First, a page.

Sows Seeds of Success, San Diego, the online flower direct marketer, announced this month that the targeted e-mail marketing campaign it launched last month has brought impressive results.

In the past, Proflowers launched basic e-mail marketing campaigns based solely on information it could glean about its customers from their past purchases.

“We were doing basic RFM segmentation, but we wanted to take it one step further,” said Chris d'Eon, vice president of marketing-retention at “RFM only got us so far, and we knew that if we understood a little bit more about demographic and lifestyle characteristics, as well as be able to combine people in similar-type behavioral categories, we should be able to personalize messages.”

To meet these goals, Proflowers began working in July with market research, database development and database marketing company Looking Glass, Denver, and its proprietary household-based market segmentation system, Cohorts. This system categorizes all U.S. households into one of 27 psychographic segments that bundle people with similar characteristics.

First, Looking Glass overlaid its segments on Proflowers' 500,000-name database and showed the company which ones were most prevalent on the customer file.

Looking Glass then brought in Proflowers' transaction data so “we could say that this Cohorts segment not only represents X percent of their customer file, but that it also may have the highest average order size, or purchase the most frequently, or are most likely to convert to multibuyers after buying from you during the holidays,” said Mike Fitzpatrick, director of business development at Looking Glass. “It is really a way to qualify even further what their top Cohorts segments are.”

After this analysis, found five Cohorts segments that it wanted to target because those customers bought products multiple times. Some had purchased products once but showed buyer-behavioral characteristics indicating that they could buy more if they were marketed to directly. These Cohorts segments included groups such as Alec and Elyse, affluent empty nesters; and Jules and Roz, an affluent couple with children. The analysis also identified customer segments with the greatest opportunity for growth and customer types of less importance.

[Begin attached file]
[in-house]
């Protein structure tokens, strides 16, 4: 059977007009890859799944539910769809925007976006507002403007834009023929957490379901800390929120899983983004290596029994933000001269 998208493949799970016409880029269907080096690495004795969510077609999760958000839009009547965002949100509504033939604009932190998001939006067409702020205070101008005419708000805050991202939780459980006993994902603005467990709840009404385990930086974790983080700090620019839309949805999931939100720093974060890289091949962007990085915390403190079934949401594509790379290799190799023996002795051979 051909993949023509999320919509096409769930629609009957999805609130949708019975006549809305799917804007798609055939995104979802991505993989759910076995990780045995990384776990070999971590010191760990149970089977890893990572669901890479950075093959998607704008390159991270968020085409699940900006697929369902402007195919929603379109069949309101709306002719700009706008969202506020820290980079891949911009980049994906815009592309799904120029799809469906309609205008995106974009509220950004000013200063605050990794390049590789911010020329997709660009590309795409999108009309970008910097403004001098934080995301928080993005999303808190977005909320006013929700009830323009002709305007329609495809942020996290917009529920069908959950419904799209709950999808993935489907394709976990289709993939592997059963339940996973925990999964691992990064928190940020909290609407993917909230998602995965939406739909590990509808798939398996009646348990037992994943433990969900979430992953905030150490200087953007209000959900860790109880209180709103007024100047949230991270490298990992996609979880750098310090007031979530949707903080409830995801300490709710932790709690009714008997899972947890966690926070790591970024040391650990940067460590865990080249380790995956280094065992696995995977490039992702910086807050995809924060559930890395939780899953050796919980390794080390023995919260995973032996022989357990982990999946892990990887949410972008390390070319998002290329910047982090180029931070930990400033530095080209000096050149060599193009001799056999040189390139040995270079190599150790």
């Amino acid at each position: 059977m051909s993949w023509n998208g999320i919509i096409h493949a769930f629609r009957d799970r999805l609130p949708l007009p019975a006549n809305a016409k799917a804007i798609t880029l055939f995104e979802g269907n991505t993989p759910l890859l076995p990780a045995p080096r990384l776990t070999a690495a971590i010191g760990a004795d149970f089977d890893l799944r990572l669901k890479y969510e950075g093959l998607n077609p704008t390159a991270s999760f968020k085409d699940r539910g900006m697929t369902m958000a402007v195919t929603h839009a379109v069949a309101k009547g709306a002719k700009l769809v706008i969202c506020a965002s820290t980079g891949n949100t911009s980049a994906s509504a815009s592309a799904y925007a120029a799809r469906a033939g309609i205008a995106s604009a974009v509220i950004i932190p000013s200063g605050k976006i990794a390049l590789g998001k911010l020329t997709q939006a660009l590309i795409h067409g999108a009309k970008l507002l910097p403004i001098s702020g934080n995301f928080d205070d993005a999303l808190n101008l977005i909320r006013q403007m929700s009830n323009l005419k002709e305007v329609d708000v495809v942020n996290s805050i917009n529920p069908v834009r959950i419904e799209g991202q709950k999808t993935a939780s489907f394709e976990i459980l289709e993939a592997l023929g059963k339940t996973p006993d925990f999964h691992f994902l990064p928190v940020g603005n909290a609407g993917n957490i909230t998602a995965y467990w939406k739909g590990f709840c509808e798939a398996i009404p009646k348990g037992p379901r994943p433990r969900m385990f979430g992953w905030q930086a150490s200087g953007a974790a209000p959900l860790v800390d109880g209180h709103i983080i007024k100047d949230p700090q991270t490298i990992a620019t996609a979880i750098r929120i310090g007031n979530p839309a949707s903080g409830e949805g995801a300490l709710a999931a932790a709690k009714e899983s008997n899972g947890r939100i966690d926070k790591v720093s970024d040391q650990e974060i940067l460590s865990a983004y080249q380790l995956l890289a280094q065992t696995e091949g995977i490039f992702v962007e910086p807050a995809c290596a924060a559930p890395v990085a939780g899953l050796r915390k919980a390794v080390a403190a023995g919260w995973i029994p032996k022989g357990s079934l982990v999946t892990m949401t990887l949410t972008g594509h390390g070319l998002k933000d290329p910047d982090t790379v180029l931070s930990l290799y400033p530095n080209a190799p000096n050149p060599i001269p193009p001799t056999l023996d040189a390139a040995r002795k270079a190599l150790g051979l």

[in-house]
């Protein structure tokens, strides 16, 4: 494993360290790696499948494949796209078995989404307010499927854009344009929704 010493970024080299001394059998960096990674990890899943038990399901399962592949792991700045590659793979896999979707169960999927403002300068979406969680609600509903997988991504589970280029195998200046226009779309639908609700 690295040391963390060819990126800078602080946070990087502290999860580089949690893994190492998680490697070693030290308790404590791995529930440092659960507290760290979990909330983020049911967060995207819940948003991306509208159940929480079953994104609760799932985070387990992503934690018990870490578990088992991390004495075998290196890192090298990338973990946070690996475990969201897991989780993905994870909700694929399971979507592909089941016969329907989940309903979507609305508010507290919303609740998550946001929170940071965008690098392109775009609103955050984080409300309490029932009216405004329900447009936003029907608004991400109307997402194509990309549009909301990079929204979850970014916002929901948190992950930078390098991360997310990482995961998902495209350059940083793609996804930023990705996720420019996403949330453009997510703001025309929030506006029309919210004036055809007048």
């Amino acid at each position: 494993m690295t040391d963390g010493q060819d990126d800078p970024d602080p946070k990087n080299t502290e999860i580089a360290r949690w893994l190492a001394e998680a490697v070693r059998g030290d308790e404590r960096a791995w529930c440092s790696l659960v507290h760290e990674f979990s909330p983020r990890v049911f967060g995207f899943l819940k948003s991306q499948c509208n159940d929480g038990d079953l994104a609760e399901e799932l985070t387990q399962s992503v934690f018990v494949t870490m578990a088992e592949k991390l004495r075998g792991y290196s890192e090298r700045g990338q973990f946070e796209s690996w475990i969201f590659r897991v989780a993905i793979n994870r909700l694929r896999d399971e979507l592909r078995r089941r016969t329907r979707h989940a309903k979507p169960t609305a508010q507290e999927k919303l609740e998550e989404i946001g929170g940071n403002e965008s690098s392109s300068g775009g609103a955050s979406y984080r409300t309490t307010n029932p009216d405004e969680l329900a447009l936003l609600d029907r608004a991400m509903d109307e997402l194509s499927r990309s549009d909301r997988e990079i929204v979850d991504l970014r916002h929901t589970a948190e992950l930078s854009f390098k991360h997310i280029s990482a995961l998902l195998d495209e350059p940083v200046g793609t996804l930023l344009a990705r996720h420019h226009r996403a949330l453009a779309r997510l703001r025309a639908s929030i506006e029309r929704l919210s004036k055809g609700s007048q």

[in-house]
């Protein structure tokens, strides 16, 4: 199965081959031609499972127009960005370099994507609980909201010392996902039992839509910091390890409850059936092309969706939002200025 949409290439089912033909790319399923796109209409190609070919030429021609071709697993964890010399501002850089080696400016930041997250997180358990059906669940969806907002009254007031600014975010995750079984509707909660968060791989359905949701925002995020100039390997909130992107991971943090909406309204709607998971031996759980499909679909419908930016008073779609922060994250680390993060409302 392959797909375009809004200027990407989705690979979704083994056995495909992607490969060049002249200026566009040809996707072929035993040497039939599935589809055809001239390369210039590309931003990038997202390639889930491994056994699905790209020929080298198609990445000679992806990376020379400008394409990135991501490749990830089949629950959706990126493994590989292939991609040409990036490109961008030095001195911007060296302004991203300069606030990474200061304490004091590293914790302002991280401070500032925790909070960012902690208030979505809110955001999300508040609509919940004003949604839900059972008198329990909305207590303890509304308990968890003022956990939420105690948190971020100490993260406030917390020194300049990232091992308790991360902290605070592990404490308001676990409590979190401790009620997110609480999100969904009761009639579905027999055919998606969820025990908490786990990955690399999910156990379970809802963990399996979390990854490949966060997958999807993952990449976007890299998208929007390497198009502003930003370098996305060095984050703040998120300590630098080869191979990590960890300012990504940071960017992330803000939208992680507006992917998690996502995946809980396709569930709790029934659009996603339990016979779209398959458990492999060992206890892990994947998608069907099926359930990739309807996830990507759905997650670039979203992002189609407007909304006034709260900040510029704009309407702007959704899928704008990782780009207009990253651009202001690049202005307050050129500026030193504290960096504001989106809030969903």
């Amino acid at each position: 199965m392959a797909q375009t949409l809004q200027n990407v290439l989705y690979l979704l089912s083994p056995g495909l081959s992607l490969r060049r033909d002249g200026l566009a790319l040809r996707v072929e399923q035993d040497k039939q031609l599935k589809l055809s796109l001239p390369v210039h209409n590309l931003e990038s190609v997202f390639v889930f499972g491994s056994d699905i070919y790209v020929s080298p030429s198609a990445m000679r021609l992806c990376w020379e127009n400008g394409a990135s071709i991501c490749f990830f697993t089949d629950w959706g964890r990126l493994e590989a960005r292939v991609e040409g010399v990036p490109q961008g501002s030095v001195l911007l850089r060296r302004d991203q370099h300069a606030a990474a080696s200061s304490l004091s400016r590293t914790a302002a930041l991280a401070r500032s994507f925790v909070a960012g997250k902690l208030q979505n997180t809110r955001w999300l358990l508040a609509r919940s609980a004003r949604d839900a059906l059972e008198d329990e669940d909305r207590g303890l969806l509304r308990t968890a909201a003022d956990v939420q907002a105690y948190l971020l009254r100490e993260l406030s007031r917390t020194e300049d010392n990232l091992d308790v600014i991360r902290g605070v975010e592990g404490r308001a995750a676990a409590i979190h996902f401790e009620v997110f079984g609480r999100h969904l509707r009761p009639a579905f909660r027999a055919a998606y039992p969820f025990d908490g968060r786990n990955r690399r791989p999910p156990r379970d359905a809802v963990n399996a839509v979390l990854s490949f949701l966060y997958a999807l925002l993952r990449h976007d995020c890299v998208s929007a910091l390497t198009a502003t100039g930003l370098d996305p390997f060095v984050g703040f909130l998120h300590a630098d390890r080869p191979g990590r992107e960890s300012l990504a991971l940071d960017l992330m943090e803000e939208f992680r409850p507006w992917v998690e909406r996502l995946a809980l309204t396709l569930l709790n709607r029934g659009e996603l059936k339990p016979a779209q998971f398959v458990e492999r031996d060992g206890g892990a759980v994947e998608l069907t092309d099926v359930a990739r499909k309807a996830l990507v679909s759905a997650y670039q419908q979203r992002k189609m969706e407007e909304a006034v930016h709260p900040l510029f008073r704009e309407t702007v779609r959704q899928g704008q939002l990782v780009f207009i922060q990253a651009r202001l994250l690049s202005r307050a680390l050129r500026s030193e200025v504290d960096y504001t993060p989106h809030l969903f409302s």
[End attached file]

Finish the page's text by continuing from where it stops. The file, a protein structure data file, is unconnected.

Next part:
At the end of September, Proflowers began a personalized e-mail communications program to the best past customers using the customer knowledge it gained from the Cohorts analyses. Proflowers versioned its messages to five key Cohorts segments. The campaign, aimed at creating multibuyers from their past customer file, included relevant subject lines, headers, offer language, recipient references and even salutations tailored to each Cohorts segment.

Insight into the top segments' demographic and psychographic profiles also allowed Proflowers' business development team to focus on partnership opportunities most likely to please their top buyer segments.

For example, Proflowers is now able to identify potential partners with which to offer joint incentives because they share the same type of upscale customers.

According to Proflowers, the Cohorts-driven personalization strategy delivered higher conversion rates and overall response rates, and average order sizes increased by significant margins. The Cohorts segments that received versioned messages and clicked through to the Web site were 56 percent more likely to convert to purchase versus the control group, indicating that the targeted messages significantly increased the intention to buy, not just browse. The Cohort segment Stuart — rich guys — generated a 113 percent lift in conversion rates.

In terms of campaign response rates — or the combination of click-through and conversion — the aggregate response rate of the Cohorts segments was more than 35 percent higher than that of the control group. Two of their most important segments — Alec and Elyse, the affluent empty nesters, and Jules and Roz, the affluent couples with children — responded at rates that were 50 percent and 53 percent, respectively, higher than the control panel.

Additionally, average order size increased when consumers received the personalized message: a combined $1.44 more than that of the control group. Again, the Cohorts segment called Stuart, the rich guys, led the way in order values, spending $3.12 more on average than the control respondents did.

Proflowers is planning a direct mail effort to floral bouquet recipients using Cohorts.

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